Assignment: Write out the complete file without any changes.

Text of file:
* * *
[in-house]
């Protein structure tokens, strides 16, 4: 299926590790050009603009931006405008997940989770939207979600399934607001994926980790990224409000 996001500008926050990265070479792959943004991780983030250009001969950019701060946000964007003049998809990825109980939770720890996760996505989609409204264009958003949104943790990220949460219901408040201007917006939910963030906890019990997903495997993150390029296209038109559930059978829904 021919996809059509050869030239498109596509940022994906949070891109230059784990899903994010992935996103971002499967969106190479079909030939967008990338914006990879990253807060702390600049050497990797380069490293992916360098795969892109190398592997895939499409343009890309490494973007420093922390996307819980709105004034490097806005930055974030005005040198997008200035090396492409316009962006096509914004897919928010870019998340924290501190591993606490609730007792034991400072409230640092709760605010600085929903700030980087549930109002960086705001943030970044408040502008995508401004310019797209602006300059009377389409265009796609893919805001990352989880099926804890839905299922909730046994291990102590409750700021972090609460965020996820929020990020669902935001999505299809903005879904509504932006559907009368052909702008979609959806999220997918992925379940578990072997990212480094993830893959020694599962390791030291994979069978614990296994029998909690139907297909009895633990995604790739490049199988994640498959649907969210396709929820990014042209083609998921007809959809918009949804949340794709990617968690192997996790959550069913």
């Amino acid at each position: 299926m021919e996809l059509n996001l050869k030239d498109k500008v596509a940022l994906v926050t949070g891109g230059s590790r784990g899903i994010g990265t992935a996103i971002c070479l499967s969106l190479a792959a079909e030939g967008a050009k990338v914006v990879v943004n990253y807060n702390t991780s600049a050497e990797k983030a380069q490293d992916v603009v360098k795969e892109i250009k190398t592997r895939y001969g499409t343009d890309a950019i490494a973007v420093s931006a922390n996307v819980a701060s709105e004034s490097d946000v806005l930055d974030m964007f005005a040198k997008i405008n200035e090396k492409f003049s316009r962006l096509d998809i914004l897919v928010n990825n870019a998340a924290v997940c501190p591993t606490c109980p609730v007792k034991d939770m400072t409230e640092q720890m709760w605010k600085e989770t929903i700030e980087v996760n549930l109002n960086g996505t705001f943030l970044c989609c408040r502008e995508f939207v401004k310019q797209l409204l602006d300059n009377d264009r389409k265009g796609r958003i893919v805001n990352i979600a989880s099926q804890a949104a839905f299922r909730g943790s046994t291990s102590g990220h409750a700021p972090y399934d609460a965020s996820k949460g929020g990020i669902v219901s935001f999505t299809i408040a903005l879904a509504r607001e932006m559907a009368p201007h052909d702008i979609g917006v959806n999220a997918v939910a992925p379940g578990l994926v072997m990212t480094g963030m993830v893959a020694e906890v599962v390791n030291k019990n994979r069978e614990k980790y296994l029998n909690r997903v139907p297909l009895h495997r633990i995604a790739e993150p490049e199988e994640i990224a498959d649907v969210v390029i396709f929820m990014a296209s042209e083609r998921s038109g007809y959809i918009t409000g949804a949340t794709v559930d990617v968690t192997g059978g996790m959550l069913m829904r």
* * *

[in-house]
């Protein structure tokens, strides 16, 4: 299926590790050009603009931006405008997940989770939207979600399934607001994926980790990224409000 996001500008926050990265070479792959943004991780983030250009001969950019701060946000964007003049998809990825109980939770720890996760996505989609409204264009958003949104943790990220949460219901408040201007917006939910963030906890019990997903495997993150390029296209038109559930059978829904 021919996809059509050869030239498109596509940022994906949070891109230059784990899903994010992935996103971002499967969106190479079909030939967008990338914006990879990253807060702390600049050497990797380069490293992916360098795969892109190398592997895939499409343009890309490494973007420093922390996307819980709105004034490097806005930055974030005005040198997008200035090396492409316009962006096509914004897919928010870019998340924290501190591993606490609730007792034991400072409230640092709760605010600085929903700030980087549930109002960086705001943030970044408040502008995508401004310019797209602006300059009377389409265009796609893919805001990352989880099926804890839905299922909730046994291990102590409750700021972090609460965020996820929020990020669902935001999505299809903005879904509504932006559907009368052909702008979609959806999220997918992925379940578990072997990212480094993830893959020694599962390791030291994979069978614990296994029998909690139907297909009895633990995604790739490049199988994640498959649907969210396709929820990014042209083609998921007809959809918009949804949340794709990617968690192997996790959550069913």
């Amino acid at each position: 299926m021919e996809l059509n996001l050869k030239d498109k500008v596509a940022l994906v926050t949070g891109g230059s590790r784990g899903i994010g990265t992935a996103i971002c070479l499967s969106l190479a792959a079909e030939g967008a050009k990338v914006v990879v943004n990253y807060n702390t991780s600049a050497e990797k983030a380069q490293d992916v603009v360098k795969e892109i250009k190398t592997r895939y001969g499409t343009d890309a950019i490494a973007v420093s931006a922390n996307v819980a701060s709105e004034s490097d946000v806005l930055d974030m964007f005005a040198k997008i405008n200035e090396k492409f003049s316009r962006l096509d998809i914004l897919v928010n990825n870019a998340a924290v997940c501190p591993t606490c109980p609730v007792k034991d939770m400072t409230e640092q720890m709760w605010k600085e989770t929903i700030e980087v996760n549930l109002n960086g996505t705001f943030l970044c989609c408040r502008e995508f939207v401004k310019q797209l409204l602006d300059n009377d264009r389409k265009g796609r958003i893919v805001n990352i979600a989880s099926q804890a949104a839905f299922r909730g943790s046994t291990s102590g990220h409750a700021p972090y399934d609460a965020s996820k949460g929020g990020i669902v219901s935001f999505t299809i408040a903005l879904a509504r607001e932006m559907a009368p201007h052909d702008i979609g917006v959806n999220a997918v939910a992925p379940g578990l994926v072997m990212t480094g963030m993830v893959a020694e906890v599962v390791n030291k019990n994979r069978e614990k980790y296994l029998n909690r997903v139907p297909l009895h495997r633990i995604a790739e993150p490049e199988e994640i990224a498959d649907v969210v390029i396709f929820m990014a296209s042209e083609r998921s038109g007809y959809i918009t409000g949804a949340t794709v559930d990617v968690t192997g059978g996790m959550l069913m829904r």